Reading Levels
Grade: K-5
Fountas & Pinnell: N

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32 pages | 8.00" x 10.00"

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Coyote and Raven Go Canoeing: Coming Home to the Village
Content Territory: First Nations
Format: Paperback

A lyrical, epic narrative about Aboriginal knowledge and education.

we are narrators narratives voices interlocutors of our own knowings 
we can determine for ourselves what our educational needs are 
before the coming of churches residential schools prisons 
before we knew how we knew we knew

In a gesture toward traditional First Nations orality, Peter Cole blends poetic and dramatic voices with storytelling. A conversation between two tricksters, Coyote and Raven, and the colonized and the colonizers, his narrative takes the form of a canoe journey. Cole draws on traditional Aboriginal knowledge to move away from the western genres that have long contained, shaped, and determined ab/originality. Written in free verse, Coyote and Raven Go Canoeing is meant to be read aloud and breaks new ground by making orality the foundation of its scholarship.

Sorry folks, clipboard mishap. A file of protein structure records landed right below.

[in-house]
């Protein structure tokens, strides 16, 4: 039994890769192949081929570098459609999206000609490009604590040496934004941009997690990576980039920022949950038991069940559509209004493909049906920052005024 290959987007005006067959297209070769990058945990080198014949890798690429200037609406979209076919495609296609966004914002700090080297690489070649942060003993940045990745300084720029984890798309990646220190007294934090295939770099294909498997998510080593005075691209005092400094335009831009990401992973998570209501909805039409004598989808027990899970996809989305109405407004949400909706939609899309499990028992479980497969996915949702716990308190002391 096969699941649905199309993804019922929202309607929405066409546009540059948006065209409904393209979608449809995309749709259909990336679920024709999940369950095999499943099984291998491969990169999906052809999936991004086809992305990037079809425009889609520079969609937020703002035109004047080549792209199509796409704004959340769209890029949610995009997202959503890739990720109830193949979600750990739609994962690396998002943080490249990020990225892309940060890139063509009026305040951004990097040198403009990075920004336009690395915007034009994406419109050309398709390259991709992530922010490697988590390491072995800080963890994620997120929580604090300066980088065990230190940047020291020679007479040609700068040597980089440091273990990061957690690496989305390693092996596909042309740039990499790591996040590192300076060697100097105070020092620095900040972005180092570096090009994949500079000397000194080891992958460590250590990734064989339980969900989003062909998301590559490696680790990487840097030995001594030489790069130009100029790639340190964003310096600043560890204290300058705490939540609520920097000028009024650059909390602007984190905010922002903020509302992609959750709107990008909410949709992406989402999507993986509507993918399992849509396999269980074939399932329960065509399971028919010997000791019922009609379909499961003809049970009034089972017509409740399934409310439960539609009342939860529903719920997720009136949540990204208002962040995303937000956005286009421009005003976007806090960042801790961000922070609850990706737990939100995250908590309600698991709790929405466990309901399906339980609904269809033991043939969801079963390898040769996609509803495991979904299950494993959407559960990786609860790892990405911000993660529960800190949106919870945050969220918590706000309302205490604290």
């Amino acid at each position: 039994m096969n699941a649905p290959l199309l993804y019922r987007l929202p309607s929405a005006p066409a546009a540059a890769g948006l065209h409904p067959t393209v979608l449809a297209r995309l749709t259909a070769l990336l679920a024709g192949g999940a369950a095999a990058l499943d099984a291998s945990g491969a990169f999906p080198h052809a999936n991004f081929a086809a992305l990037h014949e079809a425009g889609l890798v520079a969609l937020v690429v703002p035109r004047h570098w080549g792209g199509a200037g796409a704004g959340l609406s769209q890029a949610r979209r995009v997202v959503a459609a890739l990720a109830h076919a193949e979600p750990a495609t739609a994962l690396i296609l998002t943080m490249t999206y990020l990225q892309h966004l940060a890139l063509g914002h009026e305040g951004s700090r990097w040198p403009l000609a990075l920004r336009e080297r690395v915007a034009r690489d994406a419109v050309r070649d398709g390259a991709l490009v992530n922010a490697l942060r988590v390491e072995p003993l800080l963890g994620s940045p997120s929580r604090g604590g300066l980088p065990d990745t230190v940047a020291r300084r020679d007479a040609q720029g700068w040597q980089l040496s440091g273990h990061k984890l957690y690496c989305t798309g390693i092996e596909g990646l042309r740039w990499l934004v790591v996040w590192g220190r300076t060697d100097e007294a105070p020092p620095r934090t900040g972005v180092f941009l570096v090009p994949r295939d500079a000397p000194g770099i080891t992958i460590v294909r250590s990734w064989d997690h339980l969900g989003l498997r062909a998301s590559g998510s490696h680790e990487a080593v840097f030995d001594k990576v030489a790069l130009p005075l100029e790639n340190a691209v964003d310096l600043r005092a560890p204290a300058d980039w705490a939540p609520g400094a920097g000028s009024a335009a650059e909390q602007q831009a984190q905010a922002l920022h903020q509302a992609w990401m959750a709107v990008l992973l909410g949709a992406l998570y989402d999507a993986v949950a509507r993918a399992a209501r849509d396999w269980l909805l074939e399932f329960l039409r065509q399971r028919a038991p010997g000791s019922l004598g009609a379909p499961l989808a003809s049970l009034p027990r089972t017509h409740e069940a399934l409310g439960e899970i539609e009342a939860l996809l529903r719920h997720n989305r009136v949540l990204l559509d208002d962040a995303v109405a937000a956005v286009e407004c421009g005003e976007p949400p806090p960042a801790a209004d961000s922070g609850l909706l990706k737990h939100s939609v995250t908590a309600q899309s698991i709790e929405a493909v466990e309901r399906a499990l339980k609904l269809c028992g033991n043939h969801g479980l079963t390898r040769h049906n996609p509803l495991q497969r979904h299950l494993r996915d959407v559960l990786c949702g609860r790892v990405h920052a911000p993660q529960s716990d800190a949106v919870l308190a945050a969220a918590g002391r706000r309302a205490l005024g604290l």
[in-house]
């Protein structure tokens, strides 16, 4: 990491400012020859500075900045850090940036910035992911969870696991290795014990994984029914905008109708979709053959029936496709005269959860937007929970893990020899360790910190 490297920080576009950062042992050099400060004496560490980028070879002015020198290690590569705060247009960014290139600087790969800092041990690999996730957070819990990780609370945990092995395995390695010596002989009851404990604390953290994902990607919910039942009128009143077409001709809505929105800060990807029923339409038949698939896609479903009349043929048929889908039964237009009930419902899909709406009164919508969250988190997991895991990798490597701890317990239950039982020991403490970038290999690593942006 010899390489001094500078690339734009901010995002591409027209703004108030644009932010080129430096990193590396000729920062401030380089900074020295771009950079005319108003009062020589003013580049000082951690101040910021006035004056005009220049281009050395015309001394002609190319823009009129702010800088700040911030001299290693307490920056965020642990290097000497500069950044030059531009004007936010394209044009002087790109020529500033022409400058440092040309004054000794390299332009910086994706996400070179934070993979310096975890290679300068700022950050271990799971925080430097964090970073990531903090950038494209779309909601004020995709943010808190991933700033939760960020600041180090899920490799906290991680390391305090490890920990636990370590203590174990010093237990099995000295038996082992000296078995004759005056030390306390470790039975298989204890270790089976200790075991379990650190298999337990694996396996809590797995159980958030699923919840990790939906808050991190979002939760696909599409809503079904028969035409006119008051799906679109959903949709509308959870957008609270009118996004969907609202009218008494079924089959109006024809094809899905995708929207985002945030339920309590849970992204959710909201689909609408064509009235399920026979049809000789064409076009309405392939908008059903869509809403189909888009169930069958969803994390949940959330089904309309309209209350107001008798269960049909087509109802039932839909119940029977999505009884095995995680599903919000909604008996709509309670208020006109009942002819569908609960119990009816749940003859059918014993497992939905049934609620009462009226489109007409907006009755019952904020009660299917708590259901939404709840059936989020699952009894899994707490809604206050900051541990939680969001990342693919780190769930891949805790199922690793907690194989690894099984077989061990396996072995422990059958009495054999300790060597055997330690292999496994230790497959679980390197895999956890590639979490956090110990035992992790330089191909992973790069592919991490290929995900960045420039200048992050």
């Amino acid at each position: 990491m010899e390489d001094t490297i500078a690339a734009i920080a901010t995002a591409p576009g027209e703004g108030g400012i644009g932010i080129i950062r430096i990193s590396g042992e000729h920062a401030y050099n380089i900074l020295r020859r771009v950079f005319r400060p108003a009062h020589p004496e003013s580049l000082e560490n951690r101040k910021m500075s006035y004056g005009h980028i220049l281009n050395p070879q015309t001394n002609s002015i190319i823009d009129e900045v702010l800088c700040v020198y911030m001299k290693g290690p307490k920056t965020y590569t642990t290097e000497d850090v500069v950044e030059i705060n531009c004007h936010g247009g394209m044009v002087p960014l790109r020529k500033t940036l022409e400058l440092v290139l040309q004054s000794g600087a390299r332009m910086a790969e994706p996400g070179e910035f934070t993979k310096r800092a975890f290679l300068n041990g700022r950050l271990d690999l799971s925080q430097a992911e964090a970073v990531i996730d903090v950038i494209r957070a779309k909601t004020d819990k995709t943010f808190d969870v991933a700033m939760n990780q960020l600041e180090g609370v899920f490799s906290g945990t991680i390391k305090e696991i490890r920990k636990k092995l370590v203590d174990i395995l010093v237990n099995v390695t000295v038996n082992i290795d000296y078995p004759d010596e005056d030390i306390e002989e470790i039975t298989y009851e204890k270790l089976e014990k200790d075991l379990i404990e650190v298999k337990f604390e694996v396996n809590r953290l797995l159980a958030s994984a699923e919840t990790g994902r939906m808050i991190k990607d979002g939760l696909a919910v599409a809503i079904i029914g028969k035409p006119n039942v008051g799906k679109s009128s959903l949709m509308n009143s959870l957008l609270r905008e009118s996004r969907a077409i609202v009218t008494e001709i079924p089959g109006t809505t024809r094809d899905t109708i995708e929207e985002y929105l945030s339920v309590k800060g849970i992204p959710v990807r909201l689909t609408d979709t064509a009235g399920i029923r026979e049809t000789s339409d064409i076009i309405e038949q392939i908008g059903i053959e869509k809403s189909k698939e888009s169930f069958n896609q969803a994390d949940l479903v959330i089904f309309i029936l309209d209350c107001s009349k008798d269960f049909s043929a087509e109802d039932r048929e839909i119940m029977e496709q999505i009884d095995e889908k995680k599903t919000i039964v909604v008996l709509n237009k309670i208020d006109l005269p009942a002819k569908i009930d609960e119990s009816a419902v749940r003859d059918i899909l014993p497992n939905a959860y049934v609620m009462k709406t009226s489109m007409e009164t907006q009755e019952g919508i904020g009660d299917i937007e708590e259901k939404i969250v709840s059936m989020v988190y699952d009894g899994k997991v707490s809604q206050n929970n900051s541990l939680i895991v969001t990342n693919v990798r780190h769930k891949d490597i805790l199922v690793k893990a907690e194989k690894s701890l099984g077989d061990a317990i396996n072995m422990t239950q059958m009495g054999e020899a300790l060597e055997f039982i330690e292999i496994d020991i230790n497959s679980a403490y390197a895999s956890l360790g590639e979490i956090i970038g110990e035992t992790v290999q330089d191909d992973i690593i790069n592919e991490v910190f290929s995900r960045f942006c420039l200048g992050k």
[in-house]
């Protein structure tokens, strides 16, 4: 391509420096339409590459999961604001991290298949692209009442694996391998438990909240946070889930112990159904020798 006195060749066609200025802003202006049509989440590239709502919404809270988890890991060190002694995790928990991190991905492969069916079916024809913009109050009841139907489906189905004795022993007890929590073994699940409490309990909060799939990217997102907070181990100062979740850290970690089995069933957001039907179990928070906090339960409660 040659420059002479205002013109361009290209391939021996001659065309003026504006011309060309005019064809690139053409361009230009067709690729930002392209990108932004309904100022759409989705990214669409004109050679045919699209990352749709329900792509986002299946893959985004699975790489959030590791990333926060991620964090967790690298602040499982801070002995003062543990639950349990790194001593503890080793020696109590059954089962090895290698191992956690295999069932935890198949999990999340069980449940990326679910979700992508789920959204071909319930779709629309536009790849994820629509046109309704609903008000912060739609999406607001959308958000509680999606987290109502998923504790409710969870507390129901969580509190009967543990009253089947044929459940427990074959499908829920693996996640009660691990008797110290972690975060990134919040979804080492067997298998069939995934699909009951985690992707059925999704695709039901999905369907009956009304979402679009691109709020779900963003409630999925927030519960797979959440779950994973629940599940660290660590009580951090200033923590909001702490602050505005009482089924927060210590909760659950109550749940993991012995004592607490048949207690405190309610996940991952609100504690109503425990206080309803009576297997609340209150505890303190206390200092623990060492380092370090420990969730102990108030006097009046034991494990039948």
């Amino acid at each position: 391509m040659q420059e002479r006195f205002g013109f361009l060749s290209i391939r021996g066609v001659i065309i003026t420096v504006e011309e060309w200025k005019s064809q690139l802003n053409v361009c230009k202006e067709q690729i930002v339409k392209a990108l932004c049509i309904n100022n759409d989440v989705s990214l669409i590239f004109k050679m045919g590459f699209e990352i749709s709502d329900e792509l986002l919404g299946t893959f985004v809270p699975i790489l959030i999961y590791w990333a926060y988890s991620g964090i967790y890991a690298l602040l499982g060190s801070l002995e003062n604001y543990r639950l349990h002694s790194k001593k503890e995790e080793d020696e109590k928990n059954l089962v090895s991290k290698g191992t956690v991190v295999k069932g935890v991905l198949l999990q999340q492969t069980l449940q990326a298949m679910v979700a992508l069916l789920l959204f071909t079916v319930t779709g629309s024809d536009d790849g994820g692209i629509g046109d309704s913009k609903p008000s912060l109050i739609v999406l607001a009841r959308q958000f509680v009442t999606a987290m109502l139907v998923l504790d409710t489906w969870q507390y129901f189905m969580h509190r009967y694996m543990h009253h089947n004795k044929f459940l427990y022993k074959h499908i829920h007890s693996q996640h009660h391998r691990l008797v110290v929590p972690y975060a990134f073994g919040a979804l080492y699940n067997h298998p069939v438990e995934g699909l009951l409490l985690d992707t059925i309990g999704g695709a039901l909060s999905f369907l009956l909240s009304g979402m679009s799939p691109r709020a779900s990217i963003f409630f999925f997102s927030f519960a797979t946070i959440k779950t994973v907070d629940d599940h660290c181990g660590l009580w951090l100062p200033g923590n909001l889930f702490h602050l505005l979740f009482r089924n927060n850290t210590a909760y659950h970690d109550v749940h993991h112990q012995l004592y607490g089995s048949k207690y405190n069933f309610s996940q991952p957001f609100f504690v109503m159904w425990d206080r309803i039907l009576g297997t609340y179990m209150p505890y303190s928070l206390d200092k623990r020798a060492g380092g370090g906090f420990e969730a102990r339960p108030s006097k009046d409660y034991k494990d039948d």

Cole moves beyond the rhetoric and presumption of white academic (de/re)colonizers to aboriginal spaces recreated by aboriginal peoples. Rather than employing the traditional western practice of gathering information about exoticized other, demonized other, contained other, Coyote and Raven Go Canoeing is a celebration of aboriginal thought, spirituality, and practice, a sharing of lived experience as First Peoples.

Reviews

"One of the clearest and most thorough pictures of an aboriginal view of the consequences of colonization that I have ever read."— Olive Dickason, emeritus, York University